It’s very early days, but the Rudd Government seems determined to follow the path the Hawke administration stumbled onto and be realistic economic reformers.
A global credit crunch could scuttle their plans. So could an outbreak of old-Laborism from the union hacks that make up most of their Senate team. Still, Rudd and his Treasurer Wayne Swan made fiscal responsibility central to their election campaign.
That was the easy part. “We campaign in poetry, but we govern in prose,” the saying goes. There was precious little poetry in the Rudd campaign, and now Swan is finding it very, very hard to find the right words for governing at a time of interest rate stress.
Labor has embraced Treasury; very, very tightly indeed. No doubt it has help with economic cred – and provides the government with a handy whipping boy if things go terribly wrong.
Treasury has traditionally been the most powerful department. They were so powerful that Malcolm Fraser split them in two in 1976, created the Department of Finance. But Treasury can’t help with everything. They can help on the politics, but they can’t give you the final words.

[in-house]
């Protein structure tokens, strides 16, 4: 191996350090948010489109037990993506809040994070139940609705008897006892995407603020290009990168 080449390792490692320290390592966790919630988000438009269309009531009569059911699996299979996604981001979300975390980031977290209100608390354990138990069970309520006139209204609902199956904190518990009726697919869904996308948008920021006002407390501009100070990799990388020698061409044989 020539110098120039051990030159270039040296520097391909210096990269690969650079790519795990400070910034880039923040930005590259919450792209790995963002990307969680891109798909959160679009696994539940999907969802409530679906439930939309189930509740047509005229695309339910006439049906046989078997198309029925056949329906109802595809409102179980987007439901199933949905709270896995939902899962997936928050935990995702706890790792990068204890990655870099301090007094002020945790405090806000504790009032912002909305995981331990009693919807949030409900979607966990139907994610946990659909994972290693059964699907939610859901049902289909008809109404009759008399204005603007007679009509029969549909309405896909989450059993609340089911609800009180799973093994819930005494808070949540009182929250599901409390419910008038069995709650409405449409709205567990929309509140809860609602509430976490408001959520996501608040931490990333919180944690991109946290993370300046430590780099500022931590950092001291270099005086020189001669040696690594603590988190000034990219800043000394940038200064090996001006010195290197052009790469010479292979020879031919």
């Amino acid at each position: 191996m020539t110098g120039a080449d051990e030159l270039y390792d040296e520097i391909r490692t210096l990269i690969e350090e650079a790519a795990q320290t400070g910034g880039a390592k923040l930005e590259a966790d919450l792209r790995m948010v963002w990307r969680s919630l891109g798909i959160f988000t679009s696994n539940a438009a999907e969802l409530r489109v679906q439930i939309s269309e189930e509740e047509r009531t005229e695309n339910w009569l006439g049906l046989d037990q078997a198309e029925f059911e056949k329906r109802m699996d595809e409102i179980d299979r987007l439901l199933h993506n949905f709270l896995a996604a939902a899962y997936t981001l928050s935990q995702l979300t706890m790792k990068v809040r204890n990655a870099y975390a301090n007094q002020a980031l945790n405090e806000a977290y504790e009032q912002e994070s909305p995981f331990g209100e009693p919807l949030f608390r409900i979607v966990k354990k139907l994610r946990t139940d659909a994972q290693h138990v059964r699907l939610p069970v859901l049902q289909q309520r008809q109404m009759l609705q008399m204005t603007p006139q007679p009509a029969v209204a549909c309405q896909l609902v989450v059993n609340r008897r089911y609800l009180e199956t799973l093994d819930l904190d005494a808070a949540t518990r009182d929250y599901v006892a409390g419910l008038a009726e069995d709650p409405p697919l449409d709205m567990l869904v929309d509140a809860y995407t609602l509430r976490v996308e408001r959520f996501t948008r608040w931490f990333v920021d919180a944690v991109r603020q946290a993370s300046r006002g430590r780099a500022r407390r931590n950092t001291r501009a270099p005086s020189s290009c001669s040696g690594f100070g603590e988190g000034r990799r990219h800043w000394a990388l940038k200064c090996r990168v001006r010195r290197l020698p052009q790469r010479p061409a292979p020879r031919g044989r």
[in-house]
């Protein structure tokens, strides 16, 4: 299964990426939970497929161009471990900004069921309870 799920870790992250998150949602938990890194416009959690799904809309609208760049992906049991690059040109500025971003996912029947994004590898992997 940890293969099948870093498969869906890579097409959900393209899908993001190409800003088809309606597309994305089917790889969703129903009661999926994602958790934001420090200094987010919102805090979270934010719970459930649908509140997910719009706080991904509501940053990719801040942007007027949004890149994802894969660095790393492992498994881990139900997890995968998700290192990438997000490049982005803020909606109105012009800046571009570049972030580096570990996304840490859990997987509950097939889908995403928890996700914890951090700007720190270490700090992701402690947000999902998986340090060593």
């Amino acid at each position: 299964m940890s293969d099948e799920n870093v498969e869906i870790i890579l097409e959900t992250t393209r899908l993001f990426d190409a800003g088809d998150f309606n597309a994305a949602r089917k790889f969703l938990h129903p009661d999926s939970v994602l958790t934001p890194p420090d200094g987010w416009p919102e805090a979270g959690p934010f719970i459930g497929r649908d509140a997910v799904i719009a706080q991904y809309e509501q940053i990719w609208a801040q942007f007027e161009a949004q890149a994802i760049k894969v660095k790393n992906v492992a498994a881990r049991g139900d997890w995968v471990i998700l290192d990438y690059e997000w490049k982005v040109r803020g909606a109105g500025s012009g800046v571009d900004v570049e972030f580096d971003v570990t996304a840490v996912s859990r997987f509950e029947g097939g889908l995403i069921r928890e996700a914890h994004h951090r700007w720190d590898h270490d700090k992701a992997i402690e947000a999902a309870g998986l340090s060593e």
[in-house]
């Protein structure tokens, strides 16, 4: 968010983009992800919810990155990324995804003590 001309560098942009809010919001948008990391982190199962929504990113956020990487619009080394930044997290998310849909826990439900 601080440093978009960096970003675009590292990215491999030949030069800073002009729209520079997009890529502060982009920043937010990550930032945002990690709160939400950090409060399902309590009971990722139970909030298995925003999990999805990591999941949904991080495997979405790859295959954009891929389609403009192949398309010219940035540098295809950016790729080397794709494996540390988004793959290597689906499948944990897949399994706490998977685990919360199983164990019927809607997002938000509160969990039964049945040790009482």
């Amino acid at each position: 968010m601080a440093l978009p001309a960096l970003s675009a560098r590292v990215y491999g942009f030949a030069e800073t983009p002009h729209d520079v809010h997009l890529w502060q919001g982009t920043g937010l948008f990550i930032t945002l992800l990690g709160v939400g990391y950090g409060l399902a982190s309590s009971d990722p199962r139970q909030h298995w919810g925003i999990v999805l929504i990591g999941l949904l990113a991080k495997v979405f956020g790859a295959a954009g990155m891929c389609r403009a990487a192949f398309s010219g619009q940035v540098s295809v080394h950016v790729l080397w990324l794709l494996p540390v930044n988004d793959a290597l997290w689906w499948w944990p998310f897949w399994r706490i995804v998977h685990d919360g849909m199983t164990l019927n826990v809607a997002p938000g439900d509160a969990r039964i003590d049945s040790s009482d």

Swan seems to have been lost for words over the past few days as he has tried to talk tough on rate rises.
Lines like “I’m not describing the ANZ as greedy. They’re a private sector organisation that acts in their own commercial interests” are obviously designed not to be anti-business, but they sound both clumsy and weak. That’s a very poor look for a treasurer.
When Fraser split Treasury, Finance gained responsibility for the review of expenditure and preparation of budget estimates.
At this stage of political cycle – and with plenty of fat to hack into – that’s the easy task.
Finance Minister Lindsay Tanner is hard at work. Crikey understands that he is as happy as a pig in mud, that he feels he finally has a job.
Tanner has always been one of the more purposeful Labor feds. He entertained leadership ambitions several years ago, but realised his own limitations. He has been a subtle but significant participant in philosophical debates. He has no hang-ups about wielding the knife. He knows that spending responsibly is the first step towards delivering social democracy.
The contrast between Swan and Tanner at the moment is stark.